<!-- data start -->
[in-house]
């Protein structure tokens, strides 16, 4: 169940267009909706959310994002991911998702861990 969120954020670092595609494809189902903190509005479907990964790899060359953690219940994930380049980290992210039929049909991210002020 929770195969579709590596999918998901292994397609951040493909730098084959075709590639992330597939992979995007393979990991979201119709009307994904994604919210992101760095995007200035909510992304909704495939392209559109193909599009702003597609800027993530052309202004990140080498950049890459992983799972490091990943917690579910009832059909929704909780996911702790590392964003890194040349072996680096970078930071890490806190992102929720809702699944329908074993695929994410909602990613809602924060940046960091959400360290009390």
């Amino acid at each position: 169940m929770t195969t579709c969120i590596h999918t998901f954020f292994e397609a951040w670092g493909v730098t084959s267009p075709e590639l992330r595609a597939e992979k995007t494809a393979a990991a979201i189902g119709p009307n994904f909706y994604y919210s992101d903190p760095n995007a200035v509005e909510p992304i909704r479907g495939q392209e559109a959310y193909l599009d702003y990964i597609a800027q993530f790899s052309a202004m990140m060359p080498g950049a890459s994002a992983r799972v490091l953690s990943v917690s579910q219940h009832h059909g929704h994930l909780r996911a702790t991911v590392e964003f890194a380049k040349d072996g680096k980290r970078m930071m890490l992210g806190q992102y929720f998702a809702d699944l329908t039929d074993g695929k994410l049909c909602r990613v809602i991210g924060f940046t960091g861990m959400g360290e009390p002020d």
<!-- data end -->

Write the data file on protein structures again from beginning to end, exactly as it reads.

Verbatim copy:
[in-house]
């Protein structure tokens, strides 16, 4: 169940267009909706959310994002991911998702861990 969120954020670092595609494809189902903190509005479907990964790899060359953690219940994930380049980290992210039929049909991210002020 929770195969579709590596999918998901292994397609951040493909730098084959075709590639992330597939992979995007393979990991979201119709009307994904994604919210992101760095995007200035909510992304909704495939392209559109193909599009702003597609800027993530052309202004990140080498950049890459992983799972490091990943917690579910009832059909929704909780996911702790590392964003890194040349072996680096970078930071890490806190992102929720809702699944329908074993695929994410909602990613809602924060940046960091959400360290009390």
């Amino acid at each position: 169940m929770t195969t579709c969120i590596h999918t998901f954020f292994e397609a951040w670092g493909v730098t084959s267009p075709e590639l992330r595609a597939e992979k995007t494809a393979a990991a979201i189902g119709p009307n994904f909706y994604y919210s992101d903190p760095n995007a200035v509005e909510p992304i909704r479907g495939q392209e559109a959310y193909l599009d702003y990964i597609a800027q993530f790899s052309a202004m990140m060359p080498g950049a890459s994002a992983r799972v490091l953690s990943v917690s579910q219940h009832h059909g929704h994930l909780r996911a702790t991911v590392e964003f890194a380049k040349d072996g680096k980290r970078m930071m890490l992210g806190q992102y929720f998702a809702d699944l329908t039929d074993g695929k994410l049909c909602r990613v809602i991210g924060f940046t960091g861990m959400g360290e009390p002020d």